11 January 2006

Reflections on Batson after a jury trial

I make no secret that I think the Batson principle is wrongheaded as a constitutional matter (for reasons not important to elucidate here); nevertheless, I fully and freely acknowledge that the broader principle of Batson is unassailable as a moral and even as a trial matter: that strikes should not be made solely on an improper racial motive. A case in point is the jury trial I concluded yesterday. I took pause at one point during this serious bank robbery and attempted murder case to reflect that almost by chance the jury was incredibly "diverse." I say by chance because I certainly couldn't give a damn about diversity for it's own sake, since I assume that even 12 white males can fairly hear a case.

In this case, however, our jury when picked consisted of a majority of women, including one black woman and one woman clearly of Asian ancestry. We also had one young black man. The jury foreman was a woman.

This good cross-section of our community (a mostly white, mostly conservative suburb of Richmond with a growing number of black middle-class professionals) heard a serious case, involving a black defendant who robbed a white bank teller and took a very deliberate shot at a black bank customer in the parking lot. Identity was the primary contested issue, and though they left me sweating for two hours, the jury found the defendant guilty.

What surprised me pleasantly was that despite the defendant's age (51) and the mandatory minimum sentences the jury had to impose for the various counts (33 years), this group recommended a sentence of 53 years.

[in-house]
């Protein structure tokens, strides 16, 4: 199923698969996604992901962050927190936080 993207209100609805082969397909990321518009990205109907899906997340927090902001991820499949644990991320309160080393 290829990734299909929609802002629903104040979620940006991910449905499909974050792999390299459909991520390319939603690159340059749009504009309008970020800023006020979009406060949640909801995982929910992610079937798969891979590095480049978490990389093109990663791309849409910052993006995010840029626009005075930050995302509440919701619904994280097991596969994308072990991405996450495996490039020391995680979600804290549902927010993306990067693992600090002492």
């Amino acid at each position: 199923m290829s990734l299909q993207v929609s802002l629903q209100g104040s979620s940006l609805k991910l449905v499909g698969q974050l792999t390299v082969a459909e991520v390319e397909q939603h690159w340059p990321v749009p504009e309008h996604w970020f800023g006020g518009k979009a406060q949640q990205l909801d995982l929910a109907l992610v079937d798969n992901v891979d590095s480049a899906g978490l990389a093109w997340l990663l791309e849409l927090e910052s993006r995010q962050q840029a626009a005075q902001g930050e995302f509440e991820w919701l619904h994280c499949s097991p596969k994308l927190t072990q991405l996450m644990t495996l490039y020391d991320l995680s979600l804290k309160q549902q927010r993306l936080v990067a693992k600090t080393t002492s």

I reflected afterwards that what mattered to me most in picking these jurors was not race, but other facts such as apparent education level, job status, and personal appearance. I kept the black woman on the panel because she was a professional woman, who was well-dressed, and appeared interested in the proceedings. I kept the young black man on for much the same reasons. Yet I struck a young white male because he was a student and was not as well dressed, and looked a little scruffy.

As a prosecutor, very aware of the Batson issue, it is a pleasure to see so many educated, middle-income, home-owning (this info is provided on our jury pool list) black residents of my county to choose from. I find them to be quality jurors, and their availability makes Batson issues moot for the most part. It was as it should be; race was not a part of the trial at all, either in the jury selection, or in the case in-chief, or in the sentencing. I doubt even ten years ago, when I started prosecuting, that this would occur so easily. Hopefully ten years from now, it won't be noteworthy enough to merit a posting like this one.

2 comments:

Anonymous said...

Tom,

I recall looking at the panel at one point and having the same thought. I'm glad that someone else made the same refreshing observations.

Rick said...

Tom:

I'd be curious to hear your thoughts on Batson procedure. It always seemed to me that while Batson's goals were laudable, the actual process was a joke. The defense would allege a Batson violation; the judge would say that there was no prima facie case but would invite the prosecutor to respond anyway (protecting the record) -- and theprosecutor would - of course - claim a race-neutral reason.

The litany of race-neutral reasons would change from week to week, even from the same prosecutor... the same guy that struck a young man last week because he didn't go to college would strike a young man this week because he DID go to college. And the judge would nod solemnly and find that the prosecutor's explanation was credible.

Bitter? Nah...